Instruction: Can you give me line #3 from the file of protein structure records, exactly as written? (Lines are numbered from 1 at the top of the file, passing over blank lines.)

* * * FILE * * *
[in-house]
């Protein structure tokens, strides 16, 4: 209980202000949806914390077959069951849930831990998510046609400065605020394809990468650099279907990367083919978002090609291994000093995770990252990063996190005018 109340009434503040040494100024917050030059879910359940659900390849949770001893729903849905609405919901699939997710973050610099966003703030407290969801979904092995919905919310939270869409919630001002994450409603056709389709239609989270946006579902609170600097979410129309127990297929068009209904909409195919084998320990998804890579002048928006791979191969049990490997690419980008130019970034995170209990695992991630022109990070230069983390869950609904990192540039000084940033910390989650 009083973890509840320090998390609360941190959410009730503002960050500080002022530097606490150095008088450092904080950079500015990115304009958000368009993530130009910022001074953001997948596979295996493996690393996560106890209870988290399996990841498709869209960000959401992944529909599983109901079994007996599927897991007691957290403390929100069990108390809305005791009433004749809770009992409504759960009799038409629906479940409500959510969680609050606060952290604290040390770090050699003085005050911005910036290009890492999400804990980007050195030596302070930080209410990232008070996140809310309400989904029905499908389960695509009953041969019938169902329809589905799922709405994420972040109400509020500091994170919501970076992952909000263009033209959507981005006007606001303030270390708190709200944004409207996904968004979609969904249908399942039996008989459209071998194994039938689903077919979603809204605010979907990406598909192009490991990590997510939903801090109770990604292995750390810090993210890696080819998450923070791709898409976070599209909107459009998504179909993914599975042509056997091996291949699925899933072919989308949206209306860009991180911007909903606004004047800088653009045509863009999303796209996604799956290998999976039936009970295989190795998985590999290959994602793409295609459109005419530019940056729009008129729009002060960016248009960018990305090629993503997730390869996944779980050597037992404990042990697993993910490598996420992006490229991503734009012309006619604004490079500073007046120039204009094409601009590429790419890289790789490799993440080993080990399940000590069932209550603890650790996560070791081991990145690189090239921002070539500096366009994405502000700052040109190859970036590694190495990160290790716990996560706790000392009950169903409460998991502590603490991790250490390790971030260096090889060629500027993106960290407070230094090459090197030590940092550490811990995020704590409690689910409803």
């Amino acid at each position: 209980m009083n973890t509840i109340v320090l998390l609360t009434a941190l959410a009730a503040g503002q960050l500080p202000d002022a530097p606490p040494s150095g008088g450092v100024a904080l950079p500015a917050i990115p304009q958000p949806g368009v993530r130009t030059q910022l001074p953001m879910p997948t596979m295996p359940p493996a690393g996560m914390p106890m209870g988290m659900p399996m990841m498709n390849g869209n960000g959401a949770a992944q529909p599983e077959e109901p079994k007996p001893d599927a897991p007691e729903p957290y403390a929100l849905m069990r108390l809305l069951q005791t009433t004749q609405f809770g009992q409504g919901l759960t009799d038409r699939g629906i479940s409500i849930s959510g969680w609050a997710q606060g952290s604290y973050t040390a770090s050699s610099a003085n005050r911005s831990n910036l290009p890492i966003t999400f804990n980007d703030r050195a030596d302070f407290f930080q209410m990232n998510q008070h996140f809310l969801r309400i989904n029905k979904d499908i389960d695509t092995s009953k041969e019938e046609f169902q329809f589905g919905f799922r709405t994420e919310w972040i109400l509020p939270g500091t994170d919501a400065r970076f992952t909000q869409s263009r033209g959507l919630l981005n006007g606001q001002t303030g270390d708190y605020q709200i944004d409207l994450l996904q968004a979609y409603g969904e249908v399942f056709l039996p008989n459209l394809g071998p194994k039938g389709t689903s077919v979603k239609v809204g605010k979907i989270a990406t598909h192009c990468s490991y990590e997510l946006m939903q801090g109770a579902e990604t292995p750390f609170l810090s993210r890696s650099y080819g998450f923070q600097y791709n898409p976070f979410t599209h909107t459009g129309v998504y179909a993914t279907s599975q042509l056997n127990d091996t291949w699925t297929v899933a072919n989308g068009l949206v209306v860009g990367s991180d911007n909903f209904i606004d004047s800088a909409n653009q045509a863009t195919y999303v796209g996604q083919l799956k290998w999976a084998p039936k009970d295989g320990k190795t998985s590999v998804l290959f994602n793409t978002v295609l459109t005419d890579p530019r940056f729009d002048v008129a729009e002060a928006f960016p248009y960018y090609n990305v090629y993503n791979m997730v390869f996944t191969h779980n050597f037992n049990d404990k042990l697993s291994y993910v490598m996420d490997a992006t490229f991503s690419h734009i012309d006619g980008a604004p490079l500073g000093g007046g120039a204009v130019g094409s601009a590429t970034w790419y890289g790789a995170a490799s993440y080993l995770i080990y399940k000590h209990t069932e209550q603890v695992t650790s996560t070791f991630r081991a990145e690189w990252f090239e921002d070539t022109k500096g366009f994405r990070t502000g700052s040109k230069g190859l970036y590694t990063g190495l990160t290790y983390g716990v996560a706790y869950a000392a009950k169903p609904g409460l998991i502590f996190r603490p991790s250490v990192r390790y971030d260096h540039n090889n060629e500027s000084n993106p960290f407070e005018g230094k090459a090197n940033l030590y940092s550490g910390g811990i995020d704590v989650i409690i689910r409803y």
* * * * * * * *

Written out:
């Amino acid at each position: 209980m009083n973890t509840i109340v320090l998390l609360t009434a941190l959410a009730a503040g503002q960050l500080p202000d002022a530097p606490p040494s150095g008088g450092v100024a904080l950079p500015a917050i990115p304009q958000p949806g368009v993530r130009t030059q910022l001074p953001m879910p997948t596979m295996p359940p493996a690393g996560m914390p106890m209870g988290m659900p399996m990841m498709n390849g869209n960000g959401a949770a992944q529909p599983e077959e109901p079994k007996p001893d599927a897991p007691e729903p957290y403390a929100l849905m069990r108390l809305l069951q005791t009433t004749q609405f809770g009992q409504g919901l759960t009799d038409r699939g629906i479940s409500i849930s959510g969680w609050a997710q606060g952290s604290y973050t040390a770090s050699s610099a003085n005050r911005s831990n910036l290009p890492i966003t999400f804990n980007d703030r050195a030596d302070f407290f930080q209410m990232n998510q008070h996140f809310l969801r309400i989904n029905k979904d499908i389960d695509t092995s009953k041969e019938e046609f169902q329809f589905g919905f799922r709405t994420e919310w972040i109400l509020p939270g500091t994170d919501a400065r970076f992952t909000q869409s263009r033209g959507l919630l981005n006007g606001q001002t303030g270390d708190y605020q709200i944004d409207l994450l996904q968004a979609y409603g969904e249908v399942f056709l039996p008989n459209l394809g071998p194994k039938g389709t689903s077919v979603k239609v809204g605010k979907i989270a990406t598909h192009c990468s490991y990590e997510l946006m939903q801090g109770a579902e990604t292995p750390f609170l810090s993210r890696s650099y080819g998450f923070q600097y791709n898409p976070f979410t599209h909107t459009g129309v998504y179909a993914t279907s599975q042509l056997n127990d091996t291949w699925t297929v899933a072919n989308g068009l949206v209306v860009g990367s991180d911007n909903f209904i606004d004047s800088a909409n653009q045509a863009t195919y999303v796209g996604q083919l799956k290998w999976a084998p039936k009970d295989g320990k190795t998985s590999v998804l290959f994602n793409t978002v295609l459109t005419d890579p530019r940056f729009d002048v008129a729009e002060a928006f960016p248009y960018y090609n990305v090629y993503n791979m997730v390869f996944t191969h779980n050597f037992n049990d404990k042990l697993s291994y993910v490598m996420d490997a992006t490229f991503s690419h734009i012309d006619g980008a604004p490079l500073g000093g007046g120039a204009v130019g094409s601009a590429t970034w790419y890289g790789a995170a490799s993440y080993l995770i080990y399940k000590h209990t069932e209550q603890v695992t650790s996560t070791f991630r081991a990145e690189w990252f090239e921002d070539t022109k500096g366009f994405r990070t502000g700052s040109k230069g190859l970036y590694t990063g190495l990160t290790y983390g716990v996560a706790y869950a000392a009950k169903p609904g409460l998991i502590f996190r603490p991790s250490v990192r390790y971030d260096h540039n090889n060629e500027s000084n993106p960290f407070e005018g230094k090459a090197n940033l030590y940092s550490g910390g811990i995020d704590v989650i409690i689910r409803y």